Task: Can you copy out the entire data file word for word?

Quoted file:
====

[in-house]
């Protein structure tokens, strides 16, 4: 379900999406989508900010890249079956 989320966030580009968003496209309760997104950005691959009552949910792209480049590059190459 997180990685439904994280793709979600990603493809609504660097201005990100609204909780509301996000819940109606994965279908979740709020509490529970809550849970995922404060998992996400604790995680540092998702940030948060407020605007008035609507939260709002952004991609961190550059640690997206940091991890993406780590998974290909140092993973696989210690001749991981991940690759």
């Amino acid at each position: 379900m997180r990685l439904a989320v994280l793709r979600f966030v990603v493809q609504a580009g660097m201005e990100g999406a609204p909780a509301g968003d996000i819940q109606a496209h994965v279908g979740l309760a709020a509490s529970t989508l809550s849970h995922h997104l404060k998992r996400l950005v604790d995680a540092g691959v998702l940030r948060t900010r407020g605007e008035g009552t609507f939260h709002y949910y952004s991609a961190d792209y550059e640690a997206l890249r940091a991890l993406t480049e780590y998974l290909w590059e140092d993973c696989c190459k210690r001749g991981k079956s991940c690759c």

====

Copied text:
[in-house]
């Protein structure tokens, strides 16, 4: 379900999406989508900010890249079956 989320966030580009968003496209309760997104950005691959009552949910792209480049590059190459 997180990685439904994280793709979600990603493809609504660097201005990100609204909780509301996000819940109606994965279908979740709020509490529970809550849970995922404060998992996400604790995680540092998702940030948060407020605007008035609507939260709002952004991609961190550059640690997206940091991890993406780590998974290909140092993973696989210690001749991981991940690759």
């Amino acid at each position: 379900m997180r990685l439904a989320v994280l793709r979600f966030v990603v493809q609504a580009g660097m201005e990100g999406a609204p909780a509301g968003d996000i819940q109606a496209h994965v279908g979740l309760a709020a509490s529970t989508l809550s849970h995922h997104l404060k998992r996400l950005v604790d995680a540092g691959v998702l940030r948060t900010r407020g605007e008035g009552t609507f939260h709002y949910y952004s991609a961190d792209y550059e640690a997206l890249r940091a991890l993406t480049e780590y998974l290909w590059e140092d993973c696989c190459k210690r001749g991981k079956s991940c690759c």